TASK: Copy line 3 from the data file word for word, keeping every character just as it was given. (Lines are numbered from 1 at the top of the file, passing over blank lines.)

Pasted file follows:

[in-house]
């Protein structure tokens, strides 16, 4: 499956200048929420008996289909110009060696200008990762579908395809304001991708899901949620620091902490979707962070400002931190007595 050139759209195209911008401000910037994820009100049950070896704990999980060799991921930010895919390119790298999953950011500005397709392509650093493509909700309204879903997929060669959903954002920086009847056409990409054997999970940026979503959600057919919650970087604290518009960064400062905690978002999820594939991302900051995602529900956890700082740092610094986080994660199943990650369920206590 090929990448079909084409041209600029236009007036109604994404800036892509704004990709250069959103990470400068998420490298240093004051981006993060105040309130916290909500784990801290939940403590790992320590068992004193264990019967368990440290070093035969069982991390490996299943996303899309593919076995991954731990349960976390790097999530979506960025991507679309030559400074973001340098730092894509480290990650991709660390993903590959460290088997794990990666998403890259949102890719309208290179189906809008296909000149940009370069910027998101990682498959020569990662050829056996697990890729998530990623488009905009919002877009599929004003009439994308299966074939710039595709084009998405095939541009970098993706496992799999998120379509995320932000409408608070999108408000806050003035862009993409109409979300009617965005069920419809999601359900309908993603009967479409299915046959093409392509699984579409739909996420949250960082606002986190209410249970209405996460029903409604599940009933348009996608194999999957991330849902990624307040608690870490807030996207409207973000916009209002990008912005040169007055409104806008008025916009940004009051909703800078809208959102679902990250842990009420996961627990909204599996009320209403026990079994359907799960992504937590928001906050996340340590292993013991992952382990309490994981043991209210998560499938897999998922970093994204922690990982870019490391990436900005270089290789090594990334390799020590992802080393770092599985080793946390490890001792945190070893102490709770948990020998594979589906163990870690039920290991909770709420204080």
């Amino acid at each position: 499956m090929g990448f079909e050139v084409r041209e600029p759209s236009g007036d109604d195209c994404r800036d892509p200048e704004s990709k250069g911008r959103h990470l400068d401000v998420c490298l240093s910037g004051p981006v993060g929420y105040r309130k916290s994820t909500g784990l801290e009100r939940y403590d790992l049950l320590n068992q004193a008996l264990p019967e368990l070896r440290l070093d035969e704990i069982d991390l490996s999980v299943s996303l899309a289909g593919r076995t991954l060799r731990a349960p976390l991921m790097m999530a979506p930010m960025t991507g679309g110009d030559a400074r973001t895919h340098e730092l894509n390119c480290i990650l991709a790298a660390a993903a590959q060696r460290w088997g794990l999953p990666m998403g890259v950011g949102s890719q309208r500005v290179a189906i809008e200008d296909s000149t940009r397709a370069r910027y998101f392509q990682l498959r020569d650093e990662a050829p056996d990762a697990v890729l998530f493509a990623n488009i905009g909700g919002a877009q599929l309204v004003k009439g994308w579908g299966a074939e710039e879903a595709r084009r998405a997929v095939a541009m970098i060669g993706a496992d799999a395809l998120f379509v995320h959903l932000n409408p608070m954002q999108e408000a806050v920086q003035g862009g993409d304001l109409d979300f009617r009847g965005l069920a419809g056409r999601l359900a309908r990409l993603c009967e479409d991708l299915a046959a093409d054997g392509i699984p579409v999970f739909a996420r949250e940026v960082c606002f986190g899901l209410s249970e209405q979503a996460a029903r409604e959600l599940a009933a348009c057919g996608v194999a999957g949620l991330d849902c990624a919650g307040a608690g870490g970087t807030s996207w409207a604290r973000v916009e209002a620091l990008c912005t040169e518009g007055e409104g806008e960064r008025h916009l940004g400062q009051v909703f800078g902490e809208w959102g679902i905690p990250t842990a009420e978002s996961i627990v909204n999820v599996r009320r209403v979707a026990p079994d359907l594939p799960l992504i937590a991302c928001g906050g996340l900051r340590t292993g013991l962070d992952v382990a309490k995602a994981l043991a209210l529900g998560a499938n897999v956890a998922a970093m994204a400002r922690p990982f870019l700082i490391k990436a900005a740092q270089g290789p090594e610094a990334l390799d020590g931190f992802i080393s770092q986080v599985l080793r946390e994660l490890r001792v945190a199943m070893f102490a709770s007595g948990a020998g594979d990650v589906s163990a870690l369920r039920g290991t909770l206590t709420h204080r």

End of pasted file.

């Amino acid at each position: 499956m090929g990448f079909e050139v084409r041209e600029p759209s236009g007036d109604d195209c994404r800036d892509p200048e704004s990709k250069g911008r959103h990470l400068d401000v998420c490298l240093s910037g004051p981006v993060g929420y105040r309130k916290s994820t909500g784990l801290e009100r939940y403590d790992l049950l320590n068992q004193a008996l264990p019967e368990l070896r440290l070093d035969e704990i069982d991390l490996s999980v299943s996303l899309a289909g593919r076995t991954l060799r731990a349960p976390l991921m790097m999530a979506p930010m960025t991507g679309g110009d030559a400074r973001t895919h340098e730092l894509n390119c480290i990650l991709a790298a660390a993903a590959q060696r460290w088997g794990l999953p990666m998403g890259v950011g949102s890719q309208r500005v290179a189906i809008e200008d296909s000149t940009r397709a370069r910027y998101f392509q990682l498959r020569d650093e990662a050829p056996d990762a697990v890729l998530f493509a990623n488009i905009g909700g919002a877009q599929l309204v004003k009439g994308w579908g299966a074939e710039e879903a595709r084009r998405a997929v095939a541009m970098i060669g993706a496992d799999a395809l998120f379509v995320h959903l932000n409408p608070m954002q999108e408000a806050v920086q003035g862009g993409d304001l109409d979300f009617r009847g965005l069920a419809g056409r999601l359900a309908r990409l993603c009967e479409d991708l299915a046959a093409d054997g392509i699984p579409v999970f739909a996420r949250e940026v960082c606002f986190g899901l209410s249970e209405q979503a996460a029903r409604e959600l599940a009933a348009c057919g996608v194999a999957g949620l991330d849902c990624a919650g307040a608690g870490g970087t807030s996207w409207a604290r973000v916009e209002a620091l990008c912005t040169e518009g007055e409104g806008e960064r008025h916009l940004g400062q009051v909703f800078g902490e809208w959102g679902i905690p990250t842990a009420e978002s996961i627990v909204n999820v599996r009320r209403v979707a026990p079994d359907l594939p799960l992504i937590a991302c928001g906050g996340l900051r340590t292993g013991l962070d992952v382990a309490k995602a994981l043991a209210l529900g998560a499938n897999v956890a998922a970093m994204a400002r922690p990982f870019l700082i490391k990436a900005a740092q270089g290789p090594e610094a990334l390799d020590g931190f992802i080393s770092q986080v599985l080793r946390e994660l490890r001792v945190a199943m070893f102490a709770s007595g948990a020998g594979d990650v589906s163990a870690l369920r039920g290991t909770l206590t709420h204080r």